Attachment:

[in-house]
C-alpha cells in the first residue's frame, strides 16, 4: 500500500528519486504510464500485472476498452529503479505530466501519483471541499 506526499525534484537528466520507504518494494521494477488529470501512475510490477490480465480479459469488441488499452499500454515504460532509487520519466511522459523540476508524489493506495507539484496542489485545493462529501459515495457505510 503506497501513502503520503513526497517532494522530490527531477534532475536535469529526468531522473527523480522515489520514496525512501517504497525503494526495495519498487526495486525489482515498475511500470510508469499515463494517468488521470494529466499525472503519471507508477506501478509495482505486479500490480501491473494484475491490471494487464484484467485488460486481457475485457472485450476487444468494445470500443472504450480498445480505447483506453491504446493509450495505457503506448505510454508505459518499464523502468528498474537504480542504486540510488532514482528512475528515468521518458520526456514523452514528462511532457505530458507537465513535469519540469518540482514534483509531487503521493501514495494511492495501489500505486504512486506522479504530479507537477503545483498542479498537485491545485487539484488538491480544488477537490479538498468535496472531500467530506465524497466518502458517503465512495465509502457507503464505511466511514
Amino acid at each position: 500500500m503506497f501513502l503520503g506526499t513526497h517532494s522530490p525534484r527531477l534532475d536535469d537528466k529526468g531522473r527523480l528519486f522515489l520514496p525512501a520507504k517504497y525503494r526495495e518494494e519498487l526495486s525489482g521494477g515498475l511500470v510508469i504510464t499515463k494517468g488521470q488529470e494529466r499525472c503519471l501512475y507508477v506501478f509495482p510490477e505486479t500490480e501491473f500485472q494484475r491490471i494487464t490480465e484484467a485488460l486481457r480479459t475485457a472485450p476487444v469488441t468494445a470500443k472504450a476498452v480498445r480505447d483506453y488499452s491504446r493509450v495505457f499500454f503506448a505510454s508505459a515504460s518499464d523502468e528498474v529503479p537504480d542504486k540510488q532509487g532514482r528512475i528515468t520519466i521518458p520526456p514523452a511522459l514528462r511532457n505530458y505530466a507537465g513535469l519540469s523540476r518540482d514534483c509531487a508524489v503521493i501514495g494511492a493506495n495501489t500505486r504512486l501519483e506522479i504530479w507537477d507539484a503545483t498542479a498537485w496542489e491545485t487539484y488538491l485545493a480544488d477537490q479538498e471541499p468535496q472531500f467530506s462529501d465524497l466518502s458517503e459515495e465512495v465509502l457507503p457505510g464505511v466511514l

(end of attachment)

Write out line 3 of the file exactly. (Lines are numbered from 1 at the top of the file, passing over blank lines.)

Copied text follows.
Amino acid at each position: 500500500m503506497f501513502l503520503g506526499t513526497h517532494s522530490p525534484r527531477l534532475d536535469d537528466k529526468g531522473r527523480l528519486f522515489l520514496p525512501a520507504k517504497y525503494r526495495e518494494e519498487l526495486s525489482g521494477g515498475l511500470v510508469i504510464t499515463k494517468g488521470q488529470e494529466r499525472c503519471l501512475y507508477v506501478f509495482p510490477e505486479t500490480e501491473f500485472q494484475r491490471i494487464t490480465e484484467a485488460l486481457r480479459t475485457a472485450p476487444v469488441t468494445a470500443k472504450a476498452v480498445r480505447d483506453y488499452s491504446r493509450v495505457f499500454f503506448a505510454s508505459a515504460s518499464d523502468e528498474v529503479p537504480d542504486k540510488q532509487g532514482r528512475i528515468t520519466i521518458p520526456p514523452a511522459l514528462r511532457n505530458y505530466a507537465g513535469l519540469s523540476r518540482d514534483c509531487a508524489v503521493i501514495g494511492a493506495n495501489t500505486r504512486l501519483e506522479i504530479w507537477d507539484a503545483t498542479a498537485w496542489e491545485t487539484y488538491l485545493a480544488d477537490q479538498e471541499p468535496q472531500f467530506s462529501d465524497l466518502s458517503e459515495e465512495v465509502l457507503p457505510g464505511v466511514l